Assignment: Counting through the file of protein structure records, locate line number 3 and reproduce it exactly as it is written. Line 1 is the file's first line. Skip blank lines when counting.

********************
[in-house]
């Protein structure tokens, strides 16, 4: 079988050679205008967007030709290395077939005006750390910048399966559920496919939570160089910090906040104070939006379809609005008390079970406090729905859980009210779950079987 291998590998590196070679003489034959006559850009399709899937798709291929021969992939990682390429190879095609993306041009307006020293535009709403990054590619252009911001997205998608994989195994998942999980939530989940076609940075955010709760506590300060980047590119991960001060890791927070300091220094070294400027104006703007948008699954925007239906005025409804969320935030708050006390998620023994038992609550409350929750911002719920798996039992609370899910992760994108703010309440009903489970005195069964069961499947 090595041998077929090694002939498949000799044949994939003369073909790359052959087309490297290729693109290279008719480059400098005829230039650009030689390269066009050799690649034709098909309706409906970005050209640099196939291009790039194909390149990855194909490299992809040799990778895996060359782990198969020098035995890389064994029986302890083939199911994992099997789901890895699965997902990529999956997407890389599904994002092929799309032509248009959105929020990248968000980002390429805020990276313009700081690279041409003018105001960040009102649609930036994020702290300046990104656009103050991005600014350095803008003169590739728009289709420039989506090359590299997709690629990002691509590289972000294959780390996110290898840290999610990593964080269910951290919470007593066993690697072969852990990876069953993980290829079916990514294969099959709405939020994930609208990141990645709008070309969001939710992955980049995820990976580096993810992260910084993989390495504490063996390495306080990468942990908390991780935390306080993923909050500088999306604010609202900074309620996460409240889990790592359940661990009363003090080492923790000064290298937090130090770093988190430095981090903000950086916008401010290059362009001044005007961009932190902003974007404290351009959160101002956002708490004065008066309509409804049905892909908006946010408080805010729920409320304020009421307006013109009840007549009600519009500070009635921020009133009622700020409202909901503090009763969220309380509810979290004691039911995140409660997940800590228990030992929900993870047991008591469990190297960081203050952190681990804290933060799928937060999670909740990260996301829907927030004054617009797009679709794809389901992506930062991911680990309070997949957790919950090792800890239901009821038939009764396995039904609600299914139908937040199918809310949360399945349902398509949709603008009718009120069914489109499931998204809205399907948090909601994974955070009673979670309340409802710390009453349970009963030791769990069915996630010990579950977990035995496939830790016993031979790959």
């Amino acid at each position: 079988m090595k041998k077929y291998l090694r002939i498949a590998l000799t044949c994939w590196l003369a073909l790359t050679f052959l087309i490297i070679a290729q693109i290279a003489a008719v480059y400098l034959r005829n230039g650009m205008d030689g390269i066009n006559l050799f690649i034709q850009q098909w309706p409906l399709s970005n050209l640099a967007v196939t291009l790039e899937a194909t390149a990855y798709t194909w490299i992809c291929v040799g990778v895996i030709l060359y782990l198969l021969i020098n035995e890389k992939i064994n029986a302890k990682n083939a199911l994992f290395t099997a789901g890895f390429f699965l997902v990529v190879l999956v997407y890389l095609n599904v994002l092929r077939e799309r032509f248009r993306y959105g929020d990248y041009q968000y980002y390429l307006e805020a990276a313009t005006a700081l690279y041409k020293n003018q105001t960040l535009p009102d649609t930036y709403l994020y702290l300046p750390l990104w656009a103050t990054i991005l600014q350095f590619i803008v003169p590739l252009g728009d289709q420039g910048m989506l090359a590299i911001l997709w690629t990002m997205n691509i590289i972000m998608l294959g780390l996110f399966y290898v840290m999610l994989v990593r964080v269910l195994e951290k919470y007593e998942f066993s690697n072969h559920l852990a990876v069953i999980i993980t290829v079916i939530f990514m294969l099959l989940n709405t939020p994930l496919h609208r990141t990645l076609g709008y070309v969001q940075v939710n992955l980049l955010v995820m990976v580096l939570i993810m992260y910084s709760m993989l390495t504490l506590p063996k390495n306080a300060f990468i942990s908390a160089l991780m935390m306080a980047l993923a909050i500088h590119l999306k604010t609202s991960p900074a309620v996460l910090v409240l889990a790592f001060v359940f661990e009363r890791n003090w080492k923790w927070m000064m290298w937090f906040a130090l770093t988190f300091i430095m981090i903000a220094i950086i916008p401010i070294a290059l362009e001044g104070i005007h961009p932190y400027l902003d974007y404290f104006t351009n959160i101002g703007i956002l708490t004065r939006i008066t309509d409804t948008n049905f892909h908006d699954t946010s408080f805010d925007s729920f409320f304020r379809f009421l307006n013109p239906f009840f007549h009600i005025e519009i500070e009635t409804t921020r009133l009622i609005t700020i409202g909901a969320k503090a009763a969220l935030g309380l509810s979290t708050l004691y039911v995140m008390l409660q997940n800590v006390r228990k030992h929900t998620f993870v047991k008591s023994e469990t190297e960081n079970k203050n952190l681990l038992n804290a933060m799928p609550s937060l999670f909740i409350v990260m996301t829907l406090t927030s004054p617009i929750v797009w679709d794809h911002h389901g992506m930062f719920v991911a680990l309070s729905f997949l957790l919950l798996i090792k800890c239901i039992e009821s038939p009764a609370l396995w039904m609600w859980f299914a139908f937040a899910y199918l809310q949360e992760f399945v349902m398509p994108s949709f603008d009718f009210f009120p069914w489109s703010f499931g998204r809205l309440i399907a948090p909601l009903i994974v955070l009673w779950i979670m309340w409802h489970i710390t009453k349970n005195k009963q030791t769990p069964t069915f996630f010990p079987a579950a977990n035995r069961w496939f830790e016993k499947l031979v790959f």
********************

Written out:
């Amino acid at each position: 079988m090595k041998k077929y291998l090694r002939i498949a590998l000799t044949c994939w590196l003369a073909l790359t050679f052959l087309i490297i070679a290729q693109i290279a003489a008719v480059y400098l034959r005829n230039g650009m205008d030689g390269i066009n006559l050799f690649i034709q850009q098909w309706p409906l399709s970005n050209l640099a967007v196939t291009l790039e899937a194909t390149a990855y798709t194909w490299i992809c291929v040799g990778v895996i030709l060359y782990l198969l021969i020098n035995e890389k992939i064994n029986a302890k990682n083939a199911l994992f290395t099997a789901g890895f390429f699965l997902v990529v190879l999956v997407y890389l095609n599904v994002l092929r077939e799309r032509f248009r993306y959105g929020d990248y041009q968000y980002y390429l307006e805020a990276a313009t005006a700081l690279y041409k020293n003018q105001t960040l535009p009102d649609t930036y709403l994020y702290l300046p750390l990104w656009a103050t990054i991005l600014q350095f590619i803008v003169p590739l252009g728009d289709q420039g910048m989506l090359a590299i911001l997709w690629t990002m997205n691509i590289i972000m998608l294959g780390l996110f399966y290898v840290m999610l994989v990593r964080v269910l195994e951290k919470y007593e998942f066993s690697n072969h559920l852990a990876v069953i999980i993980t290829v079916i939530f990514m294969l099959l989940n709405t939020p994930l496919h609208r990141t990645l076609g709008y070309v969001q940075v939710n992955l980049l955010v995820m990976v580096l939570i993810m992260y910084s709760m993989l390495t504490l506590p063996k390495n306080a300060f990468i942990s908390a160089l991780m935390m306080a980047l993923a909050i500088h590119l999306k604010t609202s991960p900074a309620v996460l910090v409240l889990a790592f001060v359940f661990e009363r890791n003090w080492k923790w927070m000064m290298w937090f906040a130090l770093t988190f300091i430095m981090i903000a220094i950086i916008p401010i070294a290059l362009e001044g104070i005007h961009p932190y400027l902003d974007y404290f104006t351009n959160i101002g703007i956002l708490t004065r939006i008066t309509d409804t948008n049905f892909h908006d699954t946010s408080f805010d925007s729920f409320f304020r379809f009421l307006n013109p239906f009840f007549h009600i005025e519009i500070e009635t409804t921020r009133l009622i609005t700020i409202g909901a969320k503090a009763a969220l935030g309380l509810s979290t708050l004691y039911v995140m008390l409660q997940n800590v006390r228990k030992h929900t998620f993870v047991k008591s023994e469990t190297e960081n079970k203050n952190l681990l038992n804290a933060m799928p609550s937060l999670f909740i409350v990260m996301t829907l406090t927030s004054p617009i929750v797009w679709d794809h911002h389901g992506m930062f719920v991911a680990l309070s729905f997949l957790l919950l798996i090792k800890c239901i039992e009821s038939p009764a609370l396995w039904m609600w859980f299914a139908f937040a899910y199918l809310q949360e992760f399945v349902m398509p994108s949709f603008d009718f009210f009120p069914w489109s703010f499931g998204r809205l309440i399907a948090p909601l009903i994974v955070l009673w779950i979670m309340w409802h489970i710390t009453k349970n005195k009963q030791t769990p069964t069915f996630f010990p079987a579950a977990n035995r069961w496939f830790e016993k499947l031979v790959f």